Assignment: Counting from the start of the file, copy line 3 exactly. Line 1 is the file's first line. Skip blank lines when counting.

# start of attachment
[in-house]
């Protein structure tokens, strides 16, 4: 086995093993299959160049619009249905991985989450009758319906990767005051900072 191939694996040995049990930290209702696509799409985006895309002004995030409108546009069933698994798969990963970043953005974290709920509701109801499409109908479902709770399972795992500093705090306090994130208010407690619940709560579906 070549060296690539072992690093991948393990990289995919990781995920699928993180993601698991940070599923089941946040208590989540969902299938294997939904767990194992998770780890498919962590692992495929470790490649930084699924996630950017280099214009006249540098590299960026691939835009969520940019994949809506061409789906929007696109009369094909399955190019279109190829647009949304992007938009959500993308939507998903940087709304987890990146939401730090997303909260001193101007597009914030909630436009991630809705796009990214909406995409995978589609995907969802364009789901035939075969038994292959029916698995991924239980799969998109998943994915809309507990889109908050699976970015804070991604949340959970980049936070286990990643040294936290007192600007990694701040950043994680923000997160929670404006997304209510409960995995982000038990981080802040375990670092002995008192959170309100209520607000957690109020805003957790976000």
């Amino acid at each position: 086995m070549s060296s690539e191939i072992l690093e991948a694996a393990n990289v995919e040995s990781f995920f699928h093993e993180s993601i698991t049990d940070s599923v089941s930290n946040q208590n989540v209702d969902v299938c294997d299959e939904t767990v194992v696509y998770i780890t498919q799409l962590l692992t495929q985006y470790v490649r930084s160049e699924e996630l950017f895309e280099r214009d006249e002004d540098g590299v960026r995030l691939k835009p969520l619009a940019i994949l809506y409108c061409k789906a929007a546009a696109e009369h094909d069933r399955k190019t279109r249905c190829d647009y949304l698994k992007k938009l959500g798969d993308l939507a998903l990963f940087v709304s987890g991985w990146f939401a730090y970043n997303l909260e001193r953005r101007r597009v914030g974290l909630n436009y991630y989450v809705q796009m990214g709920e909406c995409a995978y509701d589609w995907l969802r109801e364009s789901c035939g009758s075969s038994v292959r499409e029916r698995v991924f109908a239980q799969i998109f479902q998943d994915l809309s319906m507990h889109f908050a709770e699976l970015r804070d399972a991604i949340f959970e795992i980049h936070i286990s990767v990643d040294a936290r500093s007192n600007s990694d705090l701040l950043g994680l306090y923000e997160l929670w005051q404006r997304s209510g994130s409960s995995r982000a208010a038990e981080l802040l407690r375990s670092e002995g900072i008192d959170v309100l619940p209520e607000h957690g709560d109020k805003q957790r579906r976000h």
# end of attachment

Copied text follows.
């Amino acid at each position: 086995m070549s060296s690539e191939i072992l690093e991948a694996a393990n990289v995919e040995s990781f995920f699928h093993e993180s993601i698991t049990d940070s599923v089941s930290n946040q208590n989540v209702d969902v299938c294997d299959e939904t767990v194992v696509y998770i780890t498919q799409l962590l692992t495929q985006y470790v490649r930084s160049e699924e996630l950017f895309e280099r214009d006249e002004d540098g590299v960026r995030l691939k835009p969520l619009a940019i994949l809506y409108c061409k789906a929007a546009a696109e009369h094909d069933r399955k190019t279109r249905c190829d647009y949304l698994k992007k938009l959500g798969d993308l939507a998903l990963f940087v709304s987890g991985w990146f939401a730090y970043n997303l909260e001193r953005r101007r597009v914030g974290l909630n436009y991630y989450v809705q796009m990214g709920e909406c995409a995978y509701d589609w995907l969802r109801e364009s789901c035939g009758s075969s038994v292959r499409e029916r698995v991924f109908a239980q799969i998109f479902q998943d994915l809309s319906m507990h889109f908050a709770e699976l970015r804070d399972a991604i949340f959970e795992i980049h936070i286990s990767v990643d040294a936290r500093s007192n600007s990694d705090l701040l950043g994680l306090y923000e997160l929670w005051q404006r997304s209510g994130s409960s995995r982000a208010a038990e981080l802040l407690r375990s670092e002995g900072i008192d959170v309100l619940p209520e607000h957690g709560d109020k805003q957790r579906r976000h």